McKinsey & Co.'s Michael Chui on Unlocking Participation, Social Media, Web 2.0 and Beyond


MichaelChui_socialnerdiaWeb 2.0 tools and technologies, things like blogs, wikis, podcasts and RSS, are changing the way companies communicate and collaborate, both internally and externally with customers, partners and suppliers. In last night's The Social Nerdia Show! I was able to speak with Michael Chui about how companies can successfully leverage Web 2.0 and social media. Michael, a McKinsey & Company consultant serving technology and telecom clients, has been co-leading research on emerging long-term technology trends and their impact on clients and some of this research can be found on studies published by The McKinsey Quarterly, including "Six ways to make Web 2.0 work."
Listen to the entire conversation with Michael on the Flash player below. You can also subscribe to our shows on iTunes, stream from mobile phones on Stitcher, and listen LIVE on blogtalkradio.

For the past 3 years, Michael and his McKinsey team have been surveying over 2000 executives on their use of Web 2.0 in the enterprise. "There has been an evolution; the number one thing that has changed over the years is continuing adoption and usage," Michael explained.

web20_socialnerdiaAs more and more enterprises experiment and deploy the tools, it seems like more of them are starting to realize their real value. Michael explained that the results are impressive because "two thirds of respondents actually reported driving real business benefits from the use of Web 2.0 in the enterprise, which is quite a powerful result."

Some of the benefits discovered include an "increase in speed to access knowledge and expertise, increase in cost-savings related to communication and travel, increase in employee satisfaction, and increase in the effectiveness of marketing and customer satisfaction."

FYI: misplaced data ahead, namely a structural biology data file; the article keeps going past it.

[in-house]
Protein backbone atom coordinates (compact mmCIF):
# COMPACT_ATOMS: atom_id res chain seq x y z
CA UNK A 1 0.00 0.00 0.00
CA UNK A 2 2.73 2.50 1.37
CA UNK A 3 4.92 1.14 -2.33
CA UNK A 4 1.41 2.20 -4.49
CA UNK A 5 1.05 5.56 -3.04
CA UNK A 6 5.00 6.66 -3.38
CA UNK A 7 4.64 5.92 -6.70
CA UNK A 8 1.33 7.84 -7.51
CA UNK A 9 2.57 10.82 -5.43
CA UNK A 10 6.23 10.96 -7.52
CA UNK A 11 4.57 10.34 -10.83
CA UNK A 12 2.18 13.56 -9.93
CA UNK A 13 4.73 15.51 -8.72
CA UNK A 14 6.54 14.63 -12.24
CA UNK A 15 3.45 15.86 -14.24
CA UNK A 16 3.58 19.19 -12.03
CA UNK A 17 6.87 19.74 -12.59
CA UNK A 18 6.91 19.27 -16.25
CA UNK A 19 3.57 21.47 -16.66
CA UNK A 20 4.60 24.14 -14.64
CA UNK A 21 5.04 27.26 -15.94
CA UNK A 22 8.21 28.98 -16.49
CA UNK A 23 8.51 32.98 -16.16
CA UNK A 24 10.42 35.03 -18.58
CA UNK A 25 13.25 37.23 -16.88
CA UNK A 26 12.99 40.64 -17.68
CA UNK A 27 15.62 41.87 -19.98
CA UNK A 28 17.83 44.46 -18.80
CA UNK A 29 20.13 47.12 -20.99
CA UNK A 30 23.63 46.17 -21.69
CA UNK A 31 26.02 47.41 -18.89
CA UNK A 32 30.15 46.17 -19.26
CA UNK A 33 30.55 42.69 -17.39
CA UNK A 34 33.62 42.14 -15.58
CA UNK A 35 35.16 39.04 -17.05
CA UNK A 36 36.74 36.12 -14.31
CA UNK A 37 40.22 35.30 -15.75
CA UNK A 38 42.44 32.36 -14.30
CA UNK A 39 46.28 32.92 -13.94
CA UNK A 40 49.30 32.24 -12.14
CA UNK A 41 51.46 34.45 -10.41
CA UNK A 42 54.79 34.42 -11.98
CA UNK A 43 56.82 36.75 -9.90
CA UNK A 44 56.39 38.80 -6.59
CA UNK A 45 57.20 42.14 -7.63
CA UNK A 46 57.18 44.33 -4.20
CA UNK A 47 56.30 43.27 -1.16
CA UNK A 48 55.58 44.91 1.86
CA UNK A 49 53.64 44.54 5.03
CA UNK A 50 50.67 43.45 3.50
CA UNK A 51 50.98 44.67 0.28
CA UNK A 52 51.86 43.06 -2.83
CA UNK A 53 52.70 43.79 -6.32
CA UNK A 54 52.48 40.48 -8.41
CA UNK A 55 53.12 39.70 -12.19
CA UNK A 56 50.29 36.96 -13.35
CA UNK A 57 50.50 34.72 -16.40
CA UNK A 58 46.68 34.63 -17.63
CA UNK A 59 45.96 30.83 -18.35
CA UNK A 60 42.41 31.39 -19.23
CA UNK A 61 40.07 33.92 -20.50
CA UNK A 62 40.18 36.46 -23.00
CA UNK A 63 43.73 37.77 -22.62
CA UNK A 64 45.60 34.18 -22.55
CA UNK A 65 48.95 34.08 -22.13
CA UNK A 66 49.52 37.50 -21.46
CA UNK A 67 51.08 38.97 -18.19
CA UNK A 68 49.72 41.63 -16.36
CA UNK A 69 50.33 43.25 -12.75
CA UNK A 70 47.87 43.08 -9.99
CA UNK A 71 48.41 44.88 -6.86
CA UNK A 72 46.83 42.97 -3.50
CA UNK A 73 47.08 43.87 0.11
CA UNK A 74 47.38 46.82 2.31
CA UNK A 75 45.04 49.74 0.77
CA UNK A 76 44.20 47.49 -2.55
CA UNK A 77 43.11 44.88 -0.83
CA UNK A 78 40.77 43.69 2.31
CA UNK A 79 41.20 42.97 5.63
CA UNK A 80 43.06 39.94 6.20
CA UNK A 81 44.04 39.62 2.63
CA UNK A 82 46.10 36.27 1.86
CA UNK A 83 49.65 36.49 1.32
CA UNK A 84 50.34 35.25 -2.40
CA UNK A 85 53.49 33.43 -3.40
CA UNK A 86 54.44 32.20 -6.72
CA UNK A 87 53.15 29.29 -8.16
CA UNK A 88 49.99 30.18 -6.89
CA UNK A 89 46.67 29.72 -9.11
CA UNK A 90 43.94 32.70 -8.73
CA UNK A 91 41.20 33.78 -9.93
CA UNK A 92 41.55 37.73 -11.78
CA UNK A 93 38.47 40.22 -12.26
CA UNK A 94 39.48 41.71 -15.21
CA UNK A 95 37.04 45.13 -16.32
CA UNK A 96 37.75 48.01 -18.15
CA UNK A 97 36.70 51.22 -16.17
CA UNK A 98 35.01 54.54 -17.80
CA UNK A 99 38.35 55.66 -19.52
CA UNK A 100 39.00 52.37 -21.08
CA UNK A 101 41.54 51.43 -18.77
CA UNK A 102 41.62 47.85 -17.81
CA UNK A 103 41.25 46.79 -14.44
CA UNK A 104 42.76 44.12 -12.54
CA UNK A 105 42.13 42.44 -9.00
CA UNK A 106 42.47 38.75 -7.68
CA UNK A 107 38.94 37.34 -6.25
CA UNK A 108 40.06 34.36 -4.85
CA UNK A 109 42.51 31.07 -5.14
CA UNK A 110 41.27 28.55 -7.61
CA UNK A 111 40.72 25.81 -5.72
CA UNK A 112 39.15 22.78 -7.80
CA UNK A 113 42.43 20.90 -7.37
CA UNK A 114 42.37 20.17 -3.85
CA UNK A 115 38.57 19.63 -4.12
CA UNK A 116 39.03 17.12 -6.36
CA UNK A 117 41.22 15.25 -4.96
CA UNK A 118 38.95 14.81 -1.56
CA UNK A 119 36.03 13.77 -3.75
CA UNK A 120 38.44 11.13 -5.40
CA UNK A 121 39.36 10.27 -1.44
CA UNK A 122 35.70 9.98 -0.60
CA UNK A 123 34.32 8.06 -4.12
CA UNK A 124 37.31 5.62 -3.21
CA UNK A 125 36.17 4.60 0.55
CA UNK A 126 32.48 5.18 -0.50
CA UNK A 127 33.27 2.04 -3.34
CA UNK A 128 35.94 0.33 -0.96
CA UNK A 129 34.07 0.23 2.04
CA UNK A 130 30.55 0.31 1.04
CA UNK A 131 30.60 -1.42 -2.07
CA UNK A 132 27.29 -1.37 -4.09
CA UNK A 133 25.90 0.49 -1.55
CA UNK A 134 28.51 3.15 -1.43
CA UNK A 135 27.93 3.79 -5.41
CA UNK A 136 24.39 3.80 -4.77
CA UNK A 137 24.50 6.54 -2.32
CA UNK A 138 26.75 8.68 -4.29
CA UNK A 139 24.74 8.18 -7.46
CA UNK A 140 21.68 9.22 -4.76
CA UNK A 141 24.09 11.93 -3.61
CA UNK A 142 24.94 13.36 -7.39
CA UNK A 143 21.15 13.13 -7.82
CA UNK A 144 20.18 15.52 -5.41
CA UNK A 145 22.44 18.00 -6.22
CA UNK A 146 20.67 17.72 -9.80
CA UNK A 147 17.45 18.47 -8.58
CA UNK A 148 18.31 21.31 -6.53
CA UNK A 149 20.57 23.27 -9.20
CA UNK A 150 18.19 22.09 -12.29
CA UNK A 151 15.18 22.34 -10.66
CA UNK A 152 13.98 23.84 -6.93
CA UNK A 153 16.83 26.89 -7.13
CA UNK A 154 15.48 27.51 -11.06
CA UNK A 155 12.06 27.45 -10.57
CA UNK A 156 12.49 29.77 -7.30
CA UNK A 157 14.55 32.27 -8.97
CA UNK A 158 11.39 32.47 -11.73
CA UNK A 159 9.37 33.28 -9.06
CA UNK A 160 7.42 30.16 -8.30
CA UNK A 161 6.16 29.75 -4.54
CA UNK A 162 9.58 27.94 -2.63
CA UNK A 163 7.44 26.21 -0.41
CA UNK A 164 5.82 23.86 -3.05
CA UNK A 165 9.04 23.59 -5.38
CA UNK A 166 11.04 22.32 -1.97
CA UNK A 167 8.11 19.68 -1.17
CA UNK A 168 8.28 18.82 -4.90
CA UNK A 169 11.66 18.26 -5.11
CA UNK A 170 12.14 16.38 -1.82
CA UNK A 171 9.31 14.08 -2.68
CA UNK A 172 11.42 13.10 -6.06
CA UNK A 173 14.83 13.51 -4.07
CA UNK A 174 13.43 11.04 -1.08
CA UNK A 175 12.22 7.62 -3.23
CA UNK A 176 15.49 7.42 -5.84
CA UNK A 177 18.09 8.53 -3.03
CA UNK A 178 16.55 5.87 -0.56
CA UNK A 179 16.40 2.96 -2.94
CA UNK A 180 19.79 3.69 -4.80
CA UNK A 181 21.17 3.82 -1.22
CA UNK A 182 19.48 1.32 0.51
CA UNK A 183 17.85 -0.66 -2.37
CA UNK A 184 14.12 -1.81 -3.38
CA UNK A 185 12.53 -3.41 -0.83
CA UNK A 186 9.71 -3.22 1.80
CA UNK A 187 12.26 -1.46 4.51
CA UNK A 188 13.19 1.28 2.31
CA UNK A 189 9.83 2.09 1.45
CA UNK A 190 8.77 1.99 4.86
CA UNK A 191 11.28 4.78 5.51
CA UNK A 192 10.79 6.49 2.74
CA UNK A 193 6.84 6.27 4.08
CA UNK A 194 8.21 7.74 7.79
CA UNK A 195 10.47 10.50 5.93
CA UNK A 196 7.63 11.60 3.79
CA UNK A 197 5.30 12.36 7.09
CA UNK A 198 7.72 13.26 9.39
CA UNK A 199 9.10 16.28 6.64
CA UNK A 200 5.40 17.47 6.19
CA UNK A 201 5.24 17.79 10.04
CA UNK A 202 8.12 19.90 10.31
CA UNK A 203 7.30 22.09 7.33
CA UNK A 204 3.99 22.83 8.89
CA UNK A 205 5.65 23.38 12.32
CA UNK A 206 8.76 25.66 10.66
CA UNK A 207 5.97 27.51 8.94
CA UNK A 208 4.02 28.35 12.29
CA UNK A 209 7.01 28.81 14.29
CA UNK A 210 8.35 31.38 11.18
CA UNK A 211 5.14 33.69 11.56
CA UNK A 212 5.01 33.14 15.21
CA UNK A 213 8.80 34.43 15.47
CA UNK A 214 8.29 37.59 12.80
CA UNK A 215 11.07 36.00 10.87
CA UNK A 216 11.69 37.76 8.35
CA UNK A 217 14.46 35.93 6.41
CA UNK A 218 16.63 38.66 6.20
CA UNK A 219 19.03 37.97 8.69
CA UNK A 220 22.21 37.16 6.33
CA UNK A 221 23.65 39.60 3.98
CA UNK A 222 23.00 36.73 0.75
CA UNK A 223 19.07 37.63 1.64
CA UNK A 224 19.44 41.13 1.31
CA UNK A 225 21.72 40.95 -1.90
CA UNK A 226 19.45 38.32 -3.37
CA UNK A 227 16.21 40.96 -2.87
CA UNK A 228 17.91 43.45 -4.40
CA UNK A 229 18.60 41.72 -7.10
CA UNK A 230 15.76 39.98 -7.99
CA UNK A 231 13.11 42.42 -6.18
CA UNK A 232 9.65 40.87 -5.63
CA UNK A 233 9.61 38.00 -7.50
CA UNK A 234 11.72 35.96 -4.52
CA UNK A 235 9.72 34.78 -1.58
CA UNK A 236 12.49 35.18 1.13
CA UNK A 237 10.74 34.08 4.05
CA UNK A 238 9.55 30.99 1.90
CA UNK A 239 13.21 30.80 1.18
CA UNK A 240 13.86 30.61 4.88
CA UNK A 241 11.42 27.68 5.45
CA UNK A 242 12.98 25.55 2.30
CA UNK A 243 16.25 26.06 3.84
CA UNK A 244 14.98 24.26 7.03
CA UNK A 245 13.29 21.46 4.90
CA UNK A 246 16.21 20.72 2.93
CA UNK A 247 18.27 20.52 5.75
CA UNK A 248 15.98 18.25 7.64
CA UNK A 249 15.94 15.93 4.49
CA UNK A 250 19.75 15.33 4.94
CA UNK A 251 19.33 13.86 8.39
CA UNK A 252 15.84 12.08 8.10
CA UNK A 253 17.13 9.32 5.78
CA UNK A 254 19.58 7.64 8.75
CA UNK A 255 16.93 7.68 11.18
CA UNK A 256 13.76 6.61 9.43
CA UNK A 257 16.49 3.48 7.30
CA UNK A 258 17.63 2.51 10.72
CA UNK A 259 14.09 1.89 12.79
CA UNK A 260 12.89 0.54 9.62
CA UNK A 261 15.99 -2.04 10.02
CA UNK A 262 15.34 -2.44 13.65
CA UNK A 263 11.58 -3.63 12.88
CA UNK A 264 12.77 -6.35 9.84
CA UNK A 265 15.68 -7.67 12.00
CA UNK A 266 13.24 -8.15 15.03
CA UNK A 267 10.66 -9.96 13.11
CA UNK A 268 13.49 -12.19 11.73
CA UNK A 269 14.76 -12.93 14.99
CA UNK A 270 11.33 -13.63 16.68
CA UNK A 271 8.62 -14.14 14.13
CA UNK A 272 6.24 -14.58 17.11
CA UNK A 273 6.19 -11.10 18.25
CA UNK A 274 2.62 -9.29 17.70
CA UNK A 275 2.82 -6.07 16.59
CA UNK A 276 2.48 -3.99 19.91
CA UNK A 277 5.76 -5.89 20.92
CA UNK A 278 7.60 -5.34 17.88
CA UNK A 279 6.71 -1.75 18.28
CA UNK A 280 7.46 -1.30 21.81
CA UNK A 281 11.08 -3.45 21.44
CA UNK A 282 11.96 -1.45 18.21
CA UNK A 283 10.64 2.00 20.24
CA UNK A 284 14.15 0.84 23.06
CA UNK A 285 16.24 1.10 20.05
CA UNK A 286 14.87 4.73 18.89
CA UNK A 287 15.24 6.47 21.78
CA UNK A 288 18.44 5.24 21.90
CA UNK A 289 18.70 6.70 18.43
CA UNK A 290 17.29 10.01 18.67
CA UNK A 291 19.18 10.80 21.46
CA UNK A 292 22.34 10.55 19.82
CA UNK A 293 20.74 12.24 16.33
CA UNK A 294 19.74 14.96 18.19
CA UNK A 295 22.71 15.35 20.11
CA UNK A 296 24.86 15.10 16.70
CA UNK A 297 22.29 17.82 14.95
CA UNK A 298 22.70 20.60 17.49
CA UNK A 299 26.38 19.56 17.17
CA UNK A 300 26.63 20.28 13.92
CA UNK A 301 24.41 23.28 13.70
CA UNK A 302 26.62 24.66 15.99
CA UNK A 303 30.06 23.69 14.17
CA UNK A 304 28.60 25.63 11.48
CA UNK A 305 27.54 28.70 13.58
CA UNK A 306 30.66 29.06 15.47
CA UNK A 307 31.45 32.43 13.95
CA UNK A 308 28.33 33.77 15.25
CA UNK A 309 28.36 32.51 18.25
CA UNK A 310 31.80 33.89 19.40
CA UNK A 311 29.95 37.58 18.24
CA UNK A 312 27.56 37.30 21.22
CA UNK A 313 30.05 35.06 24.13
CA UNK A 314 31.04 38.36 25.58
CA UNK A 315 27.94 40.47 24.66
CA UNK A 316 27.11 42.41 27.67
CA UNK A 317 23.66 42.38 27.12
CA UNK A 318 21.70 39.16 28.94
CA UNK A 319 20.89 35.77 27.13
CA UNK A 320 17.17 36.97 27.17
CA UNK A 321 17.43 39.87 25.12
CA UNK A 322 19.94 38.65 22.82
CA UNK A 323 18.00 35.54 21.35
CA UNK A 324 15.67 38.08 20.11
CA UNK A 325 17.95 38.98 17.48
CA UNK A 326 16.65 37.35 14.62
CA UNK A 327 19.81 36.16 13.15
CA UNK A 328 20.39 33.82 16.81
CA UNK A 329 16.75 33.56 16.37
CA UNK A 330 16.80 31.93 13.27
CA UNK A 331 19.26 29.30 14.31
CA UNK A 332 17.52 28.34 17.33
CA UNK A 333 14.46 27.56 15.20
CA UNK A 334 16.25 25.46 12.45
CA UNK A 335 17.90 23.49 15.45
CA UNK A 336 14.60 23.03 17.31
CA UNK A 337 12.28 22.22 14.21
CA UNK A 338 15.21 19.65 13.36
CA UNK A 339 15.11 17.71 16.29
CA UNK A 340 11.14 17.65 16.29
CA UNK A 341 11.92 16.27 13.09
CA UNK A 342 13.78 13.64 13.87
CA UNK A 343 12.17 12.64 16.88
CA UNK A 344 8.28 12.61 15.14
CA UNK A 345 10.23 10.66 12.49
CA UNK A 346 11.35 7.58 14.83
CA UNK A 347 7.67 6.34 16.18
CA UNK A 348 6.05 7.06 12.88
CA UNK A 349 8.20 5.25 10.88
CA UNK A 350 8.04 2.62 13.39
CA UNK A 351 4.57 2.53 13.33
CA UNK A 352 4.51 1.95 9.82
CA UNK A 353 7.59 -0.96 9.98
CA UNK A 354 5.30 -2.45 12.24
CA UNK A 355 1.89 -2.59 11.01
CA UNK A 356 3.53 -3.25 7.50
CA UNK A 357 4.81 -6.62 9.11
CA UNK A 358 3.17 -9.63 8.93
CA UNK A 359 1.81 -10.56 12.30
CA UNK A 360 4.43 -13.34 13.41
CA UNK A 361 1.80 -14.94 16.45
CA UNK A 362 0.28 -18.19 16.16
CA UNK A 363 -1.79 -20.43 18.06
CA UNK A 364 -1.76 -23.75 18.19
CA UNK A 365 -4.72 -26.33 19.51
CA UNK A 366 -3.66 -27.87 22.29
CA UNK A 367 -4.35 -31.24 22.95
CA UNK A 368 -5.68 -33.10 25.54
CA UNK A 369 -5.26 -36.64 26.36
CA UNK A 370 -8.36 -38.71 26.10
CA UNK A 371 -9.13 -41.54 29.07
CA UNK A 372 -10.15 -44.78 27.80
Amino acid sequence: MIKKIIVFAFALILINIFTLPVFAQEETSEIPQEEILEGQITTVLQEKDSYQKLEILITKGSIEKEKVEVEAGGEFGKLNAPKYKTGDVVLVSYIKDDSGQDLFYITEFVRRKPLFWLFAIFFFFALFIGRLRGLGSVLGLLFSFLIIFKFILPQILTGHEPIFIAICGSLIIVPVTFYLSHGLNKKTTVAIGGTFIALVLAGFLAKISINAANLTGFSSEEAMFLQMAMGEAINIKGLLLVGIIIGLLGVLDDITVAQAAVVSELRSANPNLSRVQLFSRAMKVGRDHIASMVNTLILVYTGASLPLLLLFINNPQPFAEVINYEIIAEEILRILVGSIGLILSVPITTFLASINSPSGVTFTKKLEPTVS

Regarding how companies should encourage participation, Michael described Web 2.0 technologies as "essentially a bottoms-up technology." He continued to say that companies "need to make the technology available and need to recognize that leadership is important" while at the same time predicting that "some of the best uses are not ones that you can predict." So, leaders need to support participation and listen to how the participation is occurring so that they can "follow where the supporters go" instead of forcing them to go in the wrong direction.

Some companies are quite prone to collaborate and it will be more difficult to balance between freedom and control. I asked Michael how a company that doesn't have a Best Buy-ish culture, with a ‘Twelpforce’ Twitter-savvy organization full of passionate geeks (I mean that in a very good way), could approach social media. Michael responded that it's true that "the most successful companies are ones which have cultures that are compatible with sharing and collaborating with each other and breaking down silos between organizations." However, he also said that "it is possible for organizations to transform themselves" and "in order to be successful you might need to have a culture shift."

web20work_socialnerdiaThat cultural shift will often include the unlocking of participation within the organization. Note that Michael said "unlocking participation,' not 'generating' it. He has concludes "sometimes companies may be unlocking latent capabilities that were there already."